un marrying

marry

1 [mar-ee]
verb (used with object), married, marrying.
1.
to take in marriage: After dating for five years, I finally asked her to marry me.
2.
to perform the marriage ceremonies for (two people); join in wedlock: The minister married Susan and Ed.
3.
to give in marriage; arrange the marriage of (often followed by off ): Her father wants to marry her to his friend's son. They want to marry off all their children before selling their big home.
4.
to unite intimately: Common economic interests marry the two countries.
5.
to take as an intimate life partner by a formal exchange of promises in the manner of a traditional marriage ceremony.
6.
to combine, connect, or join so as to make more efficient, attractive, or profitable: The latest cameras marry automatic and manual features. A recent merger marries two of the nation's largest corporations.
7.
Nautical.
a.
to lay together (the unlaid strands of two ropes) to be spliced.
b.
to seize (two ropes) together end to end for use as a single line.
c.
to seize (parallel ropes) together at intervals.
8.
to cause (food, liquor, etc.) to blend with other ingredients: to marry malt whiskey with grain whiskey.
verb (used without object), married, marrying.
9.
to wed.
10.
(of two or more foods, wines, etc.) to combine suitably or agreeably; blend: This wine and the strong cheese just don't marry.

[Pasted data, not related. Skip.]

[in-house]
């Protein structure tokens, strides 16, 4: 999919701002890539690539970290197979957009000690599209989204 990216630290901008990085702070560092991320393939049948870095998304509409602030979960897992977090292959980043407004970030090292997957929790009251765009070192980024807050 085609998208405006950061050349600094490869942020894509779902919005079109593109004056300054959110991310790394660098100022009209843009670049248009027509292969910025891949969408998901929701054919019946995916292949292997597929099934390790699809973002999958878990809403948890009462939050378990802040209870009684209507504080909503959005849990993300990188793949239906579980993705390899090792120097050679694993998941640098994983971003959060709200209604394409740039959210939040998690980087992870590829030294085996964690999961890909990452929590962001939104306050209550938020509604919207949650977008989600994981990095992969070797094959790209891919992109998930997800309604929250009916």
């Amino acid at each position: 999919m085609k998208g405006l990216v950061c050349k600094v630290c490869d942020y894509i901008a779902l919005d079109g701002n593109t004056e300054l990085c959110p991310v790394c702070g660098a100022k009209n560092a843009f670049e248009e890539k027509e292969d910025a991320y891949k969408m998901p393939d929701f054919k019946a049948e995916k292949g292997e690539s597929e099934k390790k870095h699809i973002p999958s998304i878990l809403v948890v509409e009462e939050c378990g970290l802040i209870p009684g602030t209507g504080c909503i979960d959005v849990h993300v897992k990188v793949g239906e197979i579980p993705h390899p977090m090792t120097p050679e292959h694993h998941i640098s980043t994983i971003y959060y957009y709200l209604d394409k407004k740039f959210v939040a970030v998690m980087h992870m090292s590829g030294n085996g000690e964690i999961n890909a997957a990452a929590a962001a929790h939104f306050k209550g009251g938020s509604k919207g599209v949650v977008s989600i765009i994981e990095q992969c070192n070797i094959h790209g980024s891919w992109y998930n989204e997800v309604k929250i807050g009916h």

Origin:
1250–1300; Middle English marien < Old French marier < Latin marītāre to wed, derivative of marītus conjugal, akin to mās male (person)

marrier, noun
nonmarrying, adjective
unmarrying, adjective
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Based on the Random House Dictionary, © Random House, Inc. 2014.
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World English Dictionary
marry1 (ˈmærɪ)
 
vb (sometimes foll by up) , -ries, -rying, -ried
1.  to take (someone as one's husband or wife) in marriage
2.  (tr) to join or give in marriage
3.  (tr) to acquire (something) by marriage: marry money
4.  to unite closely or intimately
5.  to fit together or align (two things); join
6.  (tr) nautical
 a.  to match up (the strands) of unlaid ropes before splicing
 b.  to seize (two ropes) together at intervals along their lengths
 
[C13: from Old French marier, from Latin marītāre, from marītus married (man), perhaps from mās male]
 
'marrier1
 
n

marry2 (ˈmærɪ)
 
interj
archaic an exclamation of surprise, anger, etc
 
[C14: euphemistic for the Virgin Mary]

Collins English Dictionary - Complete & Unabridged 10th Edition
2009 © William Collins Sons & Co. Ltd. 1979, 1986 © HarperCollins
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Etymonline
Word Origin & History

marry
c.1300, from O.Fr. marier, from L. maritare "to wed, marry, give in marriage," from maritus "married man, husband," of uncertain origin, perhaps ult. from "provided with a *mari," a young woman, from PIE base *meri- "young wife," akin to *meryo- "young man" (cf. Skt. marya- "young man, suitor"). Said
from 1530 of the priest, etc., who performs the rite. Related: Married; marrying.

marry
a common oath in the Middle Ages, c.1350, now obsolete, a corruption of the name of the Virgin Mary.
Online Etymology Dictionary, © 2010 Douglas Harper
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